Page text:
Or at least until next week when I come up with another overcomplicated question that will have Ten questions for one answer

    #49980

    Chris Hatch
    Participant

    I believe we often simplify our understanding of “adding grip”.   The where and how it adds grip is often more important.

    FOr example, adding castor really doesn’t add front grip.  It increases the weight jacked on the inside front tire as well as increases the speed at which that weight transitions.  This will help the initial turn in (which people often think of as grip but isn’t).  However, be aware that it also increases the weight that arrives at the right rear.   Turns in good but may bind and even hop.  Get it right it turns in well and then returns the weight it the right time to get good forward bit off the corner.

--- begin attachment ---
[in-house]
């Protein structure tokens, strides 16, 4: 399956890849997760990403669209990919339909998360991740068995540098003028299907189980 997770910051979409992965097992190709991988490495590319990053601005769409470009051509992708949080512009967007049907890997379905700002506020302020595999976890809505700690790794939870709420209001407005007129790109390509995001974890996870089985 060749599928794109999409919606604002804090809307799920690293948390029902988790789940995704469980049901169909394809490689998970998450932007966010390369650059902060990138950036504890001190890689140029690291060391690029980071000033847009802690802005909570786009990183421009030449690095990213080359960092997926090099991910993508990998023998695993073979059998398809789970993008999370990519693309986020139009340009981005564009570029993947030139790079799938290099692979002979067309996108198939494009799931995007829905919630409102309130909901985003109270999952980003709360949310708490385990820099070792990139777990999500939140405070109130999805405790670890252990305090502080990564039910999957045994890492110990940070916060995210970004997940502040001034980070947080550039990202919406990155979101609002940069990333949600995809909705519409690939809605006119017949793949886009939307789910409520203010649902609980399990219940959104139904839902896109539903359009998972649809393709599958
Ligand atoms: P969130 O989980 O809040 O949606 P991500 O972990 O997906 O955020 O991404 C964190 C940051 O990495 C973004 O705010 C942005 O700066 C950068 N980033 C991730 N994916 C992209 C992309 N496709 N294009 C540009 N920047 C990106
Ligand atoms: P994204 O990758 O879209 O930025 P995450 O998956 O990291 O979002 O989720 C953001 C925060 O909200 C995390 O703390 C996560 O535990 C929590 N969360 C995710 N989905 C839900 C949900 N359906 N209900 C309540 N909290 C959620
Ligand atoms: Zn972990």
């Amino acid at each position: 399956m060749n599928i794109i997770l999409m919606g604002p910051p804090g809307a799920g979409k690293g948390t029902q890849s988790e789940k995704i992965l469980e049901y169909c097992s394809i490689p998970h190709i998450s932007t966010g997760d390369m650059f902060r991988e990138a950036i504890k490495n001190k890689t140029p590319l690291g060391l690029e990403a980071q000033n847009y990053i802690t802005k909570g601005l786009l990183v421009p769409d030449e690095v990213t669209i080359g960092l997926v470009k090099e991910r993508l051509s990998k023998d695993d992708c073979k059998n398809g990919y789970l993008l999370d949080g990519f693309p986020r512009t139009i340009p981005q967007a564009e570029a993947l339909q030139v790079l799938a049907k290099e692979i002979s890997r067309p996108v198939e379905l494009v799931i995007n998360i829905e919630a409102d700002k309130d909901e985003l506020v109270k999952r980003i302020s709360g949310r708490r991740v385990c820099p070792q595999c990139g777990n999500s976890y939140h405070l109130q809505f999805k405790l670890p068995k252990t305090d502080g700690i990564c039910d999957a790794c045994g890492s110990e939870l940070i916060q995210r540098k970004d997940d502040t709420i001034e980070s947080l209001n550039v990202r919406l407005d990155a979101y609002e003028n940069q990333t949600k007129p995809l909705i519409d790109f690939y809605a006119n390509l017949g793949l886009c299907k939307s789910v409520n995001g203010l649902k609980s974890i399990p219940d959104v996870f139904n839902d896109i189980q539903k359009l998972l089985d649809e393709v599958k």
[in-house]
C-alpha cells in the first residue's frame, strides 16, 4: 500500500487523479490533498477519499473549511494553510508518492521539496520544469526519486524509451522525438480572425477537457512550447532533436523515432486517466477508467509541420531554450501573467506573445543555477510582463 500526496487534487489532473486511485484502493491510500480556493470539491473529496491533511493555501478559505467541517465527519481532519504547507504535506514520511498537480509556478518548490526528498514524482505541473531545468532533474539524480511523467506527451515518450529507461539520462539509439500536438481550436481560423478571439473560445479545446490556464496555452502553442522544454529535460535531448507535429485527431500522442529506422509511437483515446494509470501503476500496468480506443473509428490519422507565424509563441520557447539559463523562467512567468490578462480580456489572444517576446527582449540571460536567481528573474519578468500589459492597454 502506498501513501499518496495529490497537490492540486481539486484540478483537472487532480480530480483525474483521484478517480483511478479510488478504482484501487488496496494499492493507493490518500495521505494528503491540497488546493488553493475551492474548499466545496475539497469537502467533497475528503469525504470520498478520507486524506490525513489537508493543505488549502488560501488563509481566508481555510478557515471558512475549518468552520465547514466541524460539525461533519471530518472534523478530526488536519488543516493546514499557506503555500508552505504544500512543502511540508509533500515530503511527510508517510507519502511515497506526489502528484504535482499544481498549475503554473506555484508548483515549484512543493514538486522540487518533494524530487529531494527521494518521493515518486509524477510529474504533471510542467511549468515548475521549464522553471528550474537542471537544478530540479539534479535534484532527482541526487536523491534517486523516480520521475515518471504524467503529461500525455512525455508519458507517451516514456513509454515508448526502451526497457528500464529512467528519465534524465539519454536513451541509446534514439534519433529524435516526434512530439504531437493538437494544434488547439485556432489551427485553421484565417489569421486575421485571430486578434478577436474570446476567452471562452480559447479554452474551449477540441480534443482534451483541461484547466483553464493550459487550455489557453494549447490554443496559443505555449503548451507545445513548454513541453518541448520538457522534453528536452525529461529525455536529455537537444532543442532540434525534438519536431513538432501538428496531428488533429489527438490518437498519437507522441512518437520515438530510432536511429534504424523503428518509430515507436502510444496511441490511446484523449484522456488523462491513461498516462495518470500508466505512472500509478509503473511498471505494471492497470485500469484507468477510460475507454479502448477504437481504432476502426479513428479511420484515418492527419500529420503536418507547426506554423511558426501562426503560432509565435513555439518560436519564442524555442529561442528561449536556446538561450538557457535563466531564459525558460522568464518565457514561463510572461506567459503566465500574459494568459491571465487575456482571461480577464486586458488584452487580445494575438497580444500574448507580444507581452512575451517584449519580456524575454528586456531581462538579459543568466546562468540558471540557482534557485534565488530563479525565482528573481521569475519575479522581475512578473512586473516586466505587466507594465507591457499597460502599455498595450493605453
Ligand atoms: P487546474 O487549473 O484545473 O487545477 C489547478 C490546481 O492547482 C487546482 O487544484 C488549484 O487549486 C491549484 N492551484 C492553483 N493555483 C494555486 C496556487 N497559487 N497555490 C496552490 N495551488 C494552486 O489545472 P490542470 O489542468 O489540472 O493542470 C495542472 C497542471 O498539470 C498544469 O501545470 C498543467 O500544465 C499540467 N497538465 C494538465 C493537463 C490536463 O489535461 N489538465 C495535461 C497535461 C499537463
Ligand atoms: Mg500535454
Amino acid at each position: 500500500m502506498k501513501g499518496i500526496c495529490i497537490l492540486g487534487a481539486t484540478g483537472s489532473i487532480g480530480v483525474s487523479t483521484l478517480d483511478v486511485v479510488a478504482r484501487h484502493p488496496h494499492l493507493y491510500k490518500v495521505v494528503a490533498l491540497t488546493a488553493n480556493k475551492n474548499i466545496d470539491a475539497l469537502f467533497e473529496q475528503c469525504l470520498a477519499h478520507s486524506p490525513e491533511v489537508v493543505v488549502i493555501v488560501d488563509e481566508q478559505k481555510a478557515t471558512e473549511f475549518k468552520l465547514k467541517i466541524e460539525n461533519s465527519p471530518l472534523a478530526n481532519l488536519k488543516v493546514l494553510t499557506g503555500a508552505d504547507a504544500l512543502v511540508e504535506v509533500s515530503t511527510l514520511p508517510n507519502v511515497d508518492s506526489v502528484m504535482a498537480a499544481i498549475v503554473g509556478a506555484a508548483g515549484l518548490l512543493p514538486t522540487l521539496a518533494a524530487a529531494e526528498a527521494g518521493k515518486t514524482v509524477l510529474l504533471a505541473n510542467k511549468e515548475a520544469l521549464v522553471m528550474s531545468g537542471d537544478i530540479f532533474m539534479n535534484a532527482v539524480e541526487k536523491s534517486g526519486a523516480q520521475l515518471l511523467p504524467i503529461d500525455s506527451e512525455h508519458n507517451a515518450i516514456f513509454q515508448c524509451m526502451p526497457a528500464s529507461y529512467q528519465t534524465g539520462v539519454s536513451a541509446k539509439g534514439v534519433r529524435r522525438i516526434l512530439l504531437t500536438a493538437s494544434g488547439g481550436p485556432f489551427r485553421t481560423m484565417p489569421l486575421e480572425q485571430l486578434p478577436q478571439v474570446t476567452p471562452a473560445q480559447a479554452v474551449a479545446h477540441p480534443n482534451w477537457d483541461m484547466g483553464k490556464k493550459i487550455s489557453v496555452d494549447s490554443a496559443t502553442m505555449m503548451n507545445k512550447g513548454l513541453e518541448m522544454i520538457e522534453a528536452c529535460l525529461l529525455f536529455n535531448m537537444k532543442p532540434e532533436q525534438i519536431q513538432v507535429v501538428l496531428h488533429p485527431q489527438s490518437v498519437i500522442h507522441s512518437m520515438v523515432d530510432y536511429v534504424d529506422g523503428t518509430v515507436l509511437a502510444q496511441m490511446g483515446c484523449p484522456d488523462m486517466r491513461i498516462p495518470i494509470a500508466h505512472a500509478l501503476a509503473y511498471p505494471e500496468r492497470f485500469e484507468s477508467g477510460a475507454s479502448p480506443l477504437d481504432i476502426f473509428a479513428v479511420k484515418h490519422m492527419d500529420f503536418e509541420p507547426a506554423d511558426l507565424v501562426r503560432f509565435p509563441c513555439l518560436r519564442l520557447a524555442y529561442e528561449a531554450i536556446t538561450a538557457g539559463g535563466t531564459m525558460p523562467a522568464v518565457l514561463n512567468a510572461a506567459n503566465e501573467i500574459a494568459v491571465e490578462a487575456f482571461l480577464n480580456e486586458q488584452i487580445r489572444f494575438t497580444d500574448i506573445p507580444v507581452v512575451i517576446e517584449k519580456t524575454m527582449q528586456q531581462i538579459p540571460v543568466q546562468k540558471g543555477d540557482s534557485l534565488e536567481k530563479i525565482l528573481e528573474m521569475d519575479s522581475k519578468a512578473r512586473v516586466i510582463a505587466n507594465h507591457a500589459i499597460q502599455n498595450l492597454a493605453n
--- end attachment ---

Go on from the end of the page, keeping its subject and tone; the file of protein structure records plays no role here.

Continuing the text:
COnversly, stiffing the front bar doesn’t actually add front grip.  It stiffens the front and resists weight transfer.  In doing so, you help prevent some weight from moving to the outside front tire that can cause overload it causing it to slip.  This helps the front primarily at apex and exit but will do nothing for turn in.   I like to think if the front bar as a broom handle, which one adds more grip to the broom head?

    #49985

    Brock Weiss
    Participant

    Thanks Chris explanation was very helpful.

    Last question I have.  so if I have more grip in the front does that take away grip from the rear?

    If I have less grip in the front does that add grip to the rear?

    someone at my track said that is kinda how it works and I am just wanting to clarify that if you want to free up the rear then you could do that by running a stiff front end.

    Or am I wrong on this?

    just trying to see how the front effects the rear

    #49989